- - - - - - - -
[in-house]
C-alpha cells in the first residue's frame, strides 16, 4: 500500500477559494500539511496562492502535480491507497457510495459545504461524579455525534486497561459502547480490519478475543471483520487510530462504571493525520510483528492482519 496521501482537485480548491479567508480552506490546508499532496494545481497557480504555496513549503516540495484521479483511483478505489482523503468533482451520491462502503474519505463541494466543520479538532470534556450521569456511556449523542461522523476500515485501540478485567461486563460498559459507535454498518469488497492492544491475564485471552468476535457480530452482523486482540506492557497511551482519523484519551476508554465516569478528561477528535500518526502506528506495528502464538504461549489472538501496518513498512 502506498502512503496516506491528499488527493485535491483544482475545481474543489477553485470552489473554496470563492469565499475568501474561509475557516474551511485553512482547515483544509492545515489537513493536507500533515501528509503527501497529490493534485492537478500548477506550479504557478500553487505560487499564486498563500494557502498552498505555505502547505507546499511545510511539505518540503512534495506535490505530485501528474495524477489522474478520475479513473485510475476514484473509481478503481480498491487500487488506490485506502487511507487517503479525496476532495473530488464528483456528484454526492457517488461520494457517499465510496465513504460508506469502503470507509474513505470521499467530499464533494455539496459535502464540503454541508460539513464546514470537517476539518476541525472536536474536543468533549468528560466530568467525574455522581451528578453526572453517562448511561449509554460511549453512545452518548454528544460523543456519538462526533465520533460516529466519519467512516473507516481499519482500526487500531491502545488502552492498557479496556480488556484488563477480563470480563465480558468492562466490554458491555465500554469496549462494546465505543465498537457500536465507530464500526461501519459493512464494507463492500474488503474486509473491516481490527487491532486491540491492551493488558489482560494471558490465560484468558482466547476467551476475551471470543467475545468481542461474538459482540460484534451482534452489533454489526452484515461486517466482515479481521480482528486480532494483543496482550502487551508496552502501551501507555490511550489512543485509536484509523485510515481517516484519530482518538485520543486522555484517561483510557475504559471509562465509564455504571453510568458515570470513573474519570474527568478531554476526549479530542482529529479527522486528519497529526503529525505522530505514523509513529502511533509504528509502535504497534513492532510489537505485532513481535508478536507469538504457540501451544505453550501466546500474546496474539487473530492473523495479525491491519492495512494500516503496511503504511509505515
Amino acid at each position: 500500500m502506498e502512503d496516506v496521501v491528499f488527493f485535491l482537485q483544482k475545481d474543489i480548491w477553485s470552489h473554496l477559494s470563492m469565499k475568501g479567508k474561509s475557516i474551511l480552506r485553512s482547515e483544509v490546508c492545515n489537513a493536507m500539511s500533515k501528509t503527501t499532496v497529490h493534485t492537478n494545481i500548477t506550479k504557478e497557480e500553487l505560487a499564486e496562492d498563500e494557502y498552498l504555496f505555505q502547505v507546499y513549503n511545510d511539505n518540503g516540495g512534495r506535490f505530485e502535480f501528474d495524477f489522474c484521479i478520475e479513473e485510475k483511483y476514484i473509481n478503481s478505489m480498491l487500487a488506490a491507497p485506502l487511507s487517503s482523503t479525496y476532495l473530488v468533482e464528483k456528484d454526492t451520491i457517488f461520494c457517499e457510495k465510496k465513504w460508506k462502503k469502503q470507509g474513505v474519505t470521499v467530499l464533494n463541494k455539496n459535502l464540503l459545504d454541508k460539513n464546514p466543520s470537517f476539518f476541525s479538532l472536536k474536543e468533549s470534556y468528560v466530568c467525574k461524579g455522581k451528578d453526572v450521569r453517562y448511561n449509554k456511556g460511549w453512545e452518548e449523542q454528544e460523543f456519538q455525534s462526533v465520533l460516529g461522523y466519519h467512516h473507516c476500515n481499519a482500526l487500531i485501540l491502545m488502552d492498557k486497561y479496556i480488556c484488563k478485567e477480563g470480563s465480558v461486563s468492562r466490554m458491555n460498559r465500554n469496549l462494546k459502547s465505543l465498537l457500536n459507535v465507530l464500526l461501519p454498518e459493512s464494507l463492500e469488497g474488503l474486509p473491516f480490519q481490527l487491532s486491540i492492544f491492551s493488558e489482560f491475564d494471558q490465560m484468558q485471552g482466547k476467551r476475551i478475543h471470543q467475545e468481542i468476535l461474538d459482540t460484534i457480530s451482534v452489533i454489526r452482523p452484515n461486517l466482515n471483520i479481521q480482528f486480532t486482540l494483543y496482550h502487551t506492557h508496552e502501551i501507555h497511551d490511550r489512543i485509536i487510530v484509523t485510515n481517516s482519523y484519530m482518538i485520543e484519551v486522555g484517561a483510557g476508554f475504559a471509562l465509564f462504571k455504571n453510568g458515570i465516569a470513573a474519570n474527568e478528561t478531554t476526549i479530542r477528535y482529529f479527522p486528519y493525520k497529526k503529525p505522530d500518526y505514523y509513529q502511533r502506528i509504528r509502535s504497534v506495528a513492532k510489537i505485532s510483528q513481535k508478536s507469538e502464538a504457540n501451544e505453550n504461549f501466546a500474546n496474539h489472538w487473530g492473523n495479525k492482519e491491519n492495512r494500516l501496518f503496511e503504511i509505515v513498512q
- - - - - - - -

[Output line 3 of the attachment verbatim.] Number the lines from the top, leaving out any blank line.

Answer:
Amino acid at each position: 500500500m502506498e502512503d496516506v496521501v491528499f488527493f485535491l482537485q483544482k475545481d474543489i480548491w477553485s470552489h473554496l477559494s470563492m469565499k475568501g479567508k474561509s475557516i474551511l480552506r485553512s482547515e483544509v490546508c492545515n489537513a493536507m500539511s500533515k501528509t503527501t499532496v497529490h493534485t492537478n494545481i500548477t506550479k504557478e497557480e500553487l505560487a499564486e496562492d498563500e494557502y498552498l504555496f505555505q502547505v507546499y513549503n511545510d511539505n518540503g516540495g512534495r506535490f505530485e502535480f501528474d495524477f489522474c484521479i478520475e479513473e485510475k483511483y476514484i473509481n478503481s478505489m480498491l487500487a488506490a491507497p485506502l487511507s487517503s482523503t479525496y476532495l473530488v468533482e464528483k456528484d454526492t451520491i457517488f461520494c457517499e457510495k465510496k465513504w460508506k462502503k469502503q470507509g474513505v474519505t470521499v467530499l464533494n463541494k455539496n459535502l464540503l459545504d454541508k460539513n464546514p466543520s470537517f476539518f476541525s479538532l472536536k474536543e468533549s470534556y468528560v466530568c467525574k461524579g455522581k451528578d453526572v450521569r453517562y448511561n449509554k456511556g460511549w453512545e452518548e449523542q454528544e460523543f456519538q455525534s462526533v465520533l460516529g461522523y466519519h467512516h473507516c476500515n481499519a482500526l487500531i485501540l491502545m488502552d492498557k486497561y479496556i480488556c484488563k478485567e477480563g470480563s465480558v461486563s468492562r466490554m458491555n460498559r465500554n469496549l462494546k459502547s465505543l465498537l457500536n459507535v465507530l464500526l461501519p454498518e459493512s464494507l463492500e469488497g474488503l474486509p473491516f480490519q481490527l487491532s486491540i492492544f491492551s493488558e489482560f491475564d494471558q490465560m484468558q485471552g482466547k476467551r476475551i478475543h471470543q467475545e468481542i468476535l461474538d459482540t460484534i457480530s451482534v452489533i454489526r452482523p452484515n461486517l466482515n471483520i479481521q480482528f486480532t486482540l494483543y496482550h502487551t506492557h508496552e502501551i501507555h497511551d490511550r489512543i485509536i487510530v484509523t485510515n481517516s482519523y484519530m482518538i485520543e484519551v486522555g484517561a483510557g476508554f475504559a471509562l465509564f462504571k455504571n453510568g458515570i465516569a470513573a474519570n474527568e478528561t478531554t476526549i479530542r477528535y482529529f479527522p486528519y493525520k497529526k503529525p505522530d500518526y505514523y509513529q502511533r502506528i509504528r509502535s504497534v506495528a513492532k510489537i505485532s510483528q513481535k508478536s507469538e502464538a504457540n501451544e505453550n504461549f501466546a500474546n496474539h489472538w487473530g492473523n495479525k492482519e491491519n492495512r494500516l501496518f503496511e503504511i509505515v513498512q